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Treasury Nominee Failed to Halt Bond Scam

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Joanne98 Donating Member (1000+ posts) Send PM | Profile | Ignore Wed Jan-21-09 07:44 AM
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Treasury Nominee Failed to Halt Bond Scam

By Lucy Komisar
Inter Press Service (IPS), Jan 19, 2009

U.S. senators at Timothy Geithners confirmation hearing for Treasury Secretary Wednesday may want to ask him about a failure to act that is costing the U.S. a lot more than the amount he evaded on taxes.

The Federal Reserve Bank of New York, which he has led since 2003, conducts the operations on Wall Street of the Federal Reserve Bank in Washington, the countrys central bank. The New York Fed under Geithners presidency has failed to stop massive naked short selling of U.S. Treasury bonds that threatens the stability of the market and sale of the bonds.

Ironically, the scam, enabled by a lack of regulation at the behest of Wall Street brokerage houses, makes it more expensive for the U.S. to bail out those same financial institutions.

It happens this way: an individual or fund is allowed to sell bonds without owning them. This is called short selling. The seller, whose broker has generally borrowed bonds from another broker, is supposed to subsequently buy them on the market, and return them to the lender. The seller does this because he believes that the bond is going down, and he will buy them at a cheaper price than he sold them for.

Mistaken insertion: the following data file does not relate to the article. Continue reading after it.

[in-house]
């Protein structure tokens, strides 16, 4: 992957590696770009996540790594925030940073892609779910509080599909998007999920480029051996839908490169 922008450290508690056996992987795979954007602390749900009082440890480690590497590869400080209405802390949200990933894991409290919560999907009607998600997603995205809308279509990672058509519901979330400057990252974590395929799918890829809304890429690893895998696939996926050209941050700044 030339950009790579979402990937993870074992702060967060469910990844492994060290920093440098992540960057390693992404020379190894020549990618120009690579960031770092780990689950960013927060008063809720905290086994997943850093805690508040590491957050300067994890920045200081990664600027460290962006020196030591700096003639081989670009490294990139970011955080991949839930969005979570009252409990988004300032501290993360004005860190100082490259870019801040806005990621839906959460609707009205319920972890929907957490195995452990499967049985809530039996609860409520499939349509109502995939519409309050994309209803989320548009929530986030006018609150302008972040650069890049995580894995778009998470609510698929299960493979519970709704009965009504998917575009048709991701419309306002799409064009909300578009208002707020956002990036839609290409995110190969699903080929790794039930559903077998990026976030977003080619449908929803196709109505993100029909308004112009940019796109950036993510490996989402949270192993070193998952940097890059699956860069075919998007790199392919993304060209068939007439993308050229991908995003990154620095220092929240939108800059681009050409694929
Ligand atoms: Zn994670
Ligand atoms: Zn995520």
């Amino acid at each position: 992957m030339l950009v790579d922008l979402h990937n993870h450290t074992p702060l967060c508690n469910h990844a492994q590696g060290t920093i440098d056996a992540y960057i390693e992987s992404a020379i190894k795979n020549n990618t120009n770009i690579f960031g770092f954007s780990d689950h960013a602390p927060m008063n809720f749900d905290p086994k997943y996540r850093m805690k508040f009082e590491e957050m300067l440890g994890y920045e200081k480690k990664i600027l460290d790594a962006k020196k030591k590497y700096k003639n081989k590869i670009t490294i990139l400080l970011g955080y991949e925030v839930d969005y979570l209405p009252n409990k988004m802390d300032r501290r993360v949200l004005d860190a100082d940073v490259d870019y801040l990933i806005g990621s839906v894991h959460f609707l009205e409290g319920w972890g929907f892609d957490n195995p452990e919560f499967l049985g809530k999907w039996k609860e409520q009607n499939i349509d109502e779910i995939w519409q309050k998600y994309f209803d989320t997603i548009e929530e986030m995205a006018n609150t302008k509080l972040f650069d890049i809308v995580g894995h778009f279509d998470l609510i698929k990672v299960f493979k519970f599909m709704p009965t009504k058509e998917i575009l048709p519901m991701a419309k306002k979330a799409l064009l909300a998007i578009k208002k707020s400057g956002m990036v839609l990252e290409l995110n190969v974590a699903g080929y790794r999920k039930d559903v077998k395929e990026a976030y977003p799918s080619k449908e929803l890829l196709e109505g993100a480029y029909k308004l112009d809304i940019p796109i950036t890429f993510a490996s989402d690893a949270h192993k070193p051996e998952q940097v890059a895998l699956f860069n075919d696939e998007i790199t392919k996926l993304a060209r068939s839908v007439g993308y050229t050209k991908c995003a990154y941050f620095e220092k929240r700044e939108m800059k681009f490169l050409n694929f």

Naked short selling occurs when a seller does not borrow the bonds for delivery at settlement, and therefore never has to buy them. This is called a failure to deliver, or FTD.

Meanwhile, the buyer thinks he or she has the bonds but has just an IOU. The result is a distortion of the market. Sellers sell bonds they never own or borrow, so there are more securities sold than issued by the government. These phantom bonds dont represent money paid to the U.S. Treasury or genuine securities for buyers.

The major broker-dealers who handle bond trades like the system. They profit from fails by using clients money for other purposes.

The economist who has done the key work on this issue is Dr. Susanne Trimbath, who heads STP Advisory Services in Omaha. She previously worked for the Depository Trust Co, a subsidiary of Depository Trust and Clearing Corp, the U.S. clearing house for stocks and bonds.

Dr. Trimbath said, In fall of 2008, about two trillion dollars in Treasury bonds were sold but undelivered for six weeks, more than 20 percent of the daily trading volume, up from 8.6 percent in the first five months of 2008. It was a spike from 1.2 percent in the first five months of 2007.

There was excess demand for the Treasuries, she said. Rather than allow this to push the price up, the Federal Reserve Bank of New York and the DTCC allowed failures to deliver to depress the price. This affects the value of bonds held by individuals, funds and major investors such as China.

The latest figures on failures to deliver are 600-800 billion dollars. Dr. Trimbath said, The numbers look better now because the Fed threw two trillion at the market, which was used to cover these fails.